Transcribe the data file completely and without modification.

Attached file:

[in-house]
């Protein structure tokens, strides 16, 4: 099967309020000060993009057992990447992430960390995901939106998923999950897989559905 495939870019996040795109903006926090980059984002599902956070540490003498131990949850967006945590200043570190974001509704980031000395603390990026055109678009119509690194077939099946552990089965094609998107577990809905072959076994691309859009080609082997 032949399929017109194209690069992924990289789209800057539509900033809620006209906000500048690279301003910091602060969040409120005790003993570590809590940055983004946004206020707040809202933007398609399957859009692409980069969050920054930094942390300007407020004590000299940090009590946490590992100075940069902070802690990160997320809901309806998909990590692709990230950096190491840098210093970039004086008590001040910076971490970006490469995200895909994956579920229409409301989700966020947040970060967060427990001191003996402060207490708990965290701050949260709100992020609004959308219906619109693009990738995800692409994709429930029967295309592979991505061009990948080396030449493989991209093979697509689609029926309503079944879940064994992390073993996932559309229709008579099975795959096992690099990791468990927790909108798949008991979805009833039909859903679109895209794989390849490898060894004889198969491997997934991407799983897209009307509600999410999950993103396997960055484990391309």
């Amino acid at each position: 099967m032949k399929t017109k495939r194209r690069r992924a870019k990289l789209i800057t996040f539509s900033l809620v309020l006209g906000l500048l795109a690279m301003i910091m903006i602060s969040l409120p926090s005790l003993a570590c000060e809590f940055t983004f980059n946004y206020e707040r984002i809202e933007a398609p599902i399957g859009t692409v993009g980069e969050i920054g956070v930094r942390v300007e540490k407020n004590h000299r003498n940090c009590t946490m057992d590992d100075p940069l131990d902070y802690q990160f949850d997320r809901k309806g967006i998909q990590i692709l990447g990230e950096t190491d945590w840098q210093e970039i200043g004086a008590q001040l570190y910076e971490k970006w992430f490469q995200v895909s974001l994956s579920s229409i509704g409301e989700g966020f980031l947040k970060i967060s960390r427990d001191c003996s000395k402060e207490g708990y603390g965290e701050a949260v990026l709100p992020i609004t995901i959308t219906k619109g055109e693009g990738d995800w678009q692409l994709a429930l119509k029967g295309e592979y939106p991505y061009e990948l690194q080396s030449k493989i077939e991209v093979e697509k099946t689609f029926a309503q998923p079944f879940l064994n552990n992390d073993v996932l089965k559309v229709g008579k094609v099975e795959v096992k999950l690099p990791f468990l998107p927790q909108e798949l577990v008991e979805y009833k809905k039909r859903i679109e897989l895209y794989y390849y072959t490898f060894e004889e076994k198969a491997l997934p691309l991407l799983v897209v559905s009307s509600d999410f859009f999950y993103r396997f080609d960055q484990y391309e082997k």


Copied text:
[in-house]
């Protein structure tokens, strides 16, 4: 099967309020000060993009057992990447992430960390995901939106998923999950897989559905 495939870019996040795109903006926090980059984002599902956070540490003498131990949850967006945590200043570190974001509704980031000395603390990026055109678009119509690194077939099946552990089965094609998107577990809905072959076994691309859009080609082997 032949399929017109194209690069992924990289789209800057539509900033809620006209906000500048690279301003910091602060969040409120005790003993570590809590940055983004946004206020707040809202933007398609399957859009692409980069969050920054930094942390300007407020004590000299940090009590946490590992100075940069902070802690990160997320809901309806998909990590692709990230950096190491840098210093970039004086008590001040910076971490970006490469995200895909994956579920229409409301989700966020947040970060967060427990001191003996402060207490708990965290701050949260709100992020609004959308219906619109693009990738995800692409994709429930029967295309592979991505061009990948080396030449493989991209093979697509689609029926309503079944879940064994992390073993996932559309229709008579099975795959096992690099990791468990927790909108798949008991979805009833039909859903679109895209794989390849490898060894004889198969491997997934991407799983897209009307509600999410999950993103396997960055484990391309």
């Amino acid at each position: 099967m032949k399929t017109k495939r194209r690069r992924a870019k990289l789209i800057t996040f539509s900033l809620v309020l006209g906000l500048l795109a690279m301003i910091m903006i602060s969040l409120p926090s005790l003993a570590c000060e809590f940055t983004f980059n946004y206020e707040r984002i809202e933007a398609p599902i399957g859009t692409v993009g980069e969050i920054g956070v930094r942390v300007e540490k407020n004590h000299r003498n940090c009590t946490m057992d590992d100075p940069l131990d902070y802690q990160f949850d997320r809901k309806g967006i998909q990590i692709l990447g990230e950096t190491d945590w840098q210093e970039i200043g004086a008590q001040l570190y910076e971490k970006w992430f490469q995200v895909s974001l994956s579920s229409i509704g409301e989700g966020f980031l947040k970060i967060s960390r427990d001191c003996s000395k402060e207490g708990y603390g965290e701050a949260v990026l709100p992020i609004t995901i959308t219906k619109g055109e693009g990738d995800w678009q692409l994709a429930l119509k029967g295309e592979y939106p991505y061009e990948l690194q080396s030449k493989i077939e991209v093979e697509k099946t689609f029926a309503q998923p079944f879940l064994n552990n992390d073993v996932l089965k559309v229709g008579k094609v099975e795959v096992k999950l690099p990791f468990l998107p927790q909108e798949l577990v008991e979805y009833k809905k039909r859903i679109e897989l895209y794989y390849y072959t490898f060894e004889e076994k198969a491997l997934p691309l991407l799983v897209v559905s009307s509600d999410f859009f999950y993103r396997f080609d960055q484990y391309e082997k």